[FFmpeg-user] Seeking smart decomb filter

Mark Filipak (ffmpeg) markfilipak at bog.us
Thu Jan 21 17:15:57 EET 2021

On 01/21/2021 09:04 AM, Paul B Mahol wrote:
> On Thu, Jan 21, 2021 at 2:34 PM Mark Filipak (ffmpeg) <markfilipak at bog.us>
> wrote:
>> On 01/21/2021 07:54 AM, Paul B Mahol wrote:
>>> On Thu, Jan 21, 2021 at 1:51 PM Mark Filipak (ffmpeg) <
>> markfilipak at bog.us>
>>> wrote:
>>>> On 01/21/2021 07:31 AM, Paul B Mahol wrote:
>>>>> On Thu, Jan 21, 2021 at 12:51 PM Mark Filipak (ffmpeg) <
>>>> markfilipak at bog.us>
>>>>> wrote:
>>>>>> On 01/20/2021 04:50 PM, Paul B Mahol wrote:
>>>>>>> On Wed, Jan 20, 2021 at 10:45 PM Mark Filipak (ffmpeg) <
>>>>>> markfilipak at bog.us>
>>>>>>> wrote:
>>>>>>>> On 01/20/2021 06:17 AM, Paul B Mahol wrote:
>>>>>>>>> Motion compensation does not work that way.
>>>>>>>> Thank you, Paul. Yes, I knew that. I'm not seeking motion
>>>> compensation.
>>>>>>>> Kindly reread my filter
>>>>>>>> features and suggest what comes closest. What I seek simply works on
>>>>>>>> pixels. I'm relying on your
>>>>>>>> experience (and perhaps the experiences of others here).
>>>>>>> Have you tried nnedi or estdif filters? Both are intra only
>>>>>> deinterlacers.
>>>>>> Thank you for the guidance. I'm trying estdif first because it seems
>>>>>> simpler, but it doesn't do the
>>>>>> good thing. It does decomb very effectively, but it does it by
>> aligning
>>>>>> (shifting) the edges in
>>>>>> field'2' to the edges in field'1' (which are not shifted). Aligning
>> with
>>>>>> field'1' produces judder
>>>>>> (or in my case, doesn't eliminate judder). What I want it to do is
>> align
>>>>>> both field'1' edges and
>>>>>> field'2' edges to the median (i.e. half way between the input's
>> edges).
>>>> I
>>>>>> do realize that such a
>>>>>> method would introduce combing along the edges of the frame, but
>> that's
>>>>>> okay.
>>>>>> Here's the command I used to transcode 24FPS to 60FPS:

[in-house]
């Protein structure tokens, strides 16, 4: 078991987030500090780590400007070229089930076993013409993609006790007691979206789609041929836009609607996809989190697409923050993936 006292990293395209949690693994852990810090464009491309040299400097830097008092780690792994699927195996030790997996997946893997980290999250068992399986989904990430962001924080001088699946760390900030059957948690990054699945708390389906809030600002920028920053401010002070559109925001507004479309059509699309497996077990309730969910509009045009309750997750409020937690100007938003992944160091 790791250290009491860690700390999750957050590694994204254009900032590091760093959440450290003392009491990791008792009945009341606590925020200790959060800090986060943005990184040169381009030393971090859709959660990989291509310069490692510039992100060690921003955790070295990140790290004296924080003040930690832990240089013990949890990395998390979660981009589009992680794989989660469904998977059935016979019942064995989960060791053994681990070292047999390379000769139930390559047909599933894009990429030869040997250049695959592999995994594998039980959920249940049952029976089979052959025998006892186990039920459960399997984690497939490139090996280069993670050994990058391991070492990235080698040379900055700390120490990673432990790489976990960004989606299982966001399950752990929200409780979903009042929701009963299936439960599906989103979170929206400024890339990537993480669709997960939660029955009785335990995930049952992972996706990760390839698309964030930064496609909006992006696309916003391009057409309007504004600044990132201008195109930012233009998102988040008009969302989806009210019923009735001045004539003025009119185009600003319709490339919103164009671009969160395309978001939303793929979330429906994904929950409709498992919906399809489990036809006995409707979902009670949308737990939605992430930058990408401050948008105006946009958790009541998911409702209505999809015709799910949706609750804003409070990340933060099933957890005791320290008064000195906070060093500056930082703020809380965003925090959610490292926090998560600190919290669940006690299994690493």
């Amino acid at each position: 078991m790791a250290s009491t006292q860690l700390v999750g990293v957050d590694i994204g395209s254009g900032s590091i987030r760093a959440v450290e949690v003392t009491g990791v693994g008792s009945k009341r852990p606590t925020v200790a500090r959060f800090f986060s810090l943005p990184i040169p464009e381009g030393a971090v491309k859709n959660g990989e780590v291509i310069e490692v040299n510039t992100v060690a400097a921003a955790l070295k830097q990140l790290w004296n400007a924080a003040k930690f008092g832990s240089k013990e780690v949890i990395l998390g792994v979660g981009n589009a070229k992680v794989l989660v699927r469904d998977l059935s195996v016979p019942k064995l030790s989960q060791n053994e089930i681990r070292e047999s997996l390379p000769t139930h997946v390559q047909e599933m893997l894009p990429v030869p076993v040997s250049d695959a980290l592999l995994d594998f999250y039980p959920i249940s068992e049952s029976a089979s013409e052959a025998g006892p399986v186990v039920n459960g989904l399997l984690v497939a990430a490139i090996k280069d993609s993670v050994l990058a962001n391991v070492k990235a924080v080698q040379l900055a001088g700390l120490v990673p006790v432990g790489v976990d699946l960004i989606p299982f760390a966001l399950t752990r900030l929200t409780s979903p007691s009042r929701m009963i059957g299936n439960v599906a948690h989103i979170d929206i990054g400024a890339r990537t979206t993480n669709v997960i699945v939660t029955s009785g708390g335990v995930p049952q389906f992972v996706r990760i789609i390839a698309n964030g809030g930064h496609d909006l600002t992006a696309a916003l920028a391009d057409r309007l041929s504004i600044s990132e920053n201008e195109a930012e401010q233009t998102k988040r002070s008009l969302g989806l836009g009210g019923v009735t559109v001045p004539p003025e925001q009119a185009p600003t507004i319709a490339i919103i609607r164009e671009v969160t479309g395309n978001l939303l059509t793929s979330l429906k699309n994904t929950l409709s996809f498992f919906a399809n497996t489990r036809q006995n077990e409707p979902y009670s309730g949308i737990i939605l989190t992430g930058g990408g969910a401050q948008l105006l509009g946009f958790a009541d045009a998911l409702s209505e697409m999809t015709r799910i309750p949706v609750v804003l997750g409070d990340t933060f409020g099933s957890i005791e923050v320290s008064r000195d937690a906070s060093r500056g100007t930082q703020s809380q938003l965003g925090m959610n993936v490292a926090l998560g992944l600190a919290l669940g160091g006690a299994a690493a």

>>>>>> ffmpeg -i 24[1][2].mkv -map 0 -filter_complex "telecine=pattern=5,
>>>>>> split[1][2],
>>>>>> [1]select=not(eq(mod(n\,5)\,2))[3], [2]select=eq(mod(n\,5)\,2),
>>>>>> estdif=mode=frame[4],
>>>>>> [3][4]interleave" -codec:v libx265 -x265-params "crf=16:qcomp=0.60"
>>>>>> -codec:a copy -codec:s copy
>>>>>> 24[1][2]-to-60[1][1][estdif=mode=frame(1~2)][2][2].mkv
>>>>>> I'll try nnedi. Perhaps I can figure it out.
>>>>> Do not even try.
>>>>> Mentioned filters work only with interlaced frames, while your use case
>>>> is
>>>>> completely invalid and frowned upon.
>>>>> I deeply regret replying to this thread.
>>>> I did get nnedi to work but with similar results to estdif.
>>>> Kindly educate me: What do you mean by "interlaced frames"? Aren't all
>>>> frames that come out of the
>>>> decoder and into the filter chain interlaced?
>>>> Why do you say that my use case is invalid? telecine=pattern=5 works
>> very
>>>> well -- there's no judder
>>>> at all! And if, for the combed frame, I use pp=linblenddeint, it's even
>>>> better, far better than what
>>>> either the NVIDIA GPU or the TV does when fed a 24FPS source and of
>> course
>>>> far, far better than
>>>> telecine=pattern=23.
>>>> Please educate me. Why are my stunning results invalid?
>>> Because you are trying to interpolate new frames using telecine filter.
>> I am? I apologize for not being clear...
>> The source is 24FPS. 'telecine=pattern=5' makes a 60FPS target with frames
>> 0 & 1 == source frame 0,
>> and frames 3 & 4 == source frame 1. Target frame 2 (i.e. the target frame
>> in the middle) is combed
>> of course. What I'm trying to do is decomb it. How is that interpolating
>> new frames? Educate me. And
>> if it is interpolating new frames, what's wrong with that? -- It looks
>> stunning on a 60Hz TV whereas
>> 24FPS fed to a 60Hz TV has serious judder.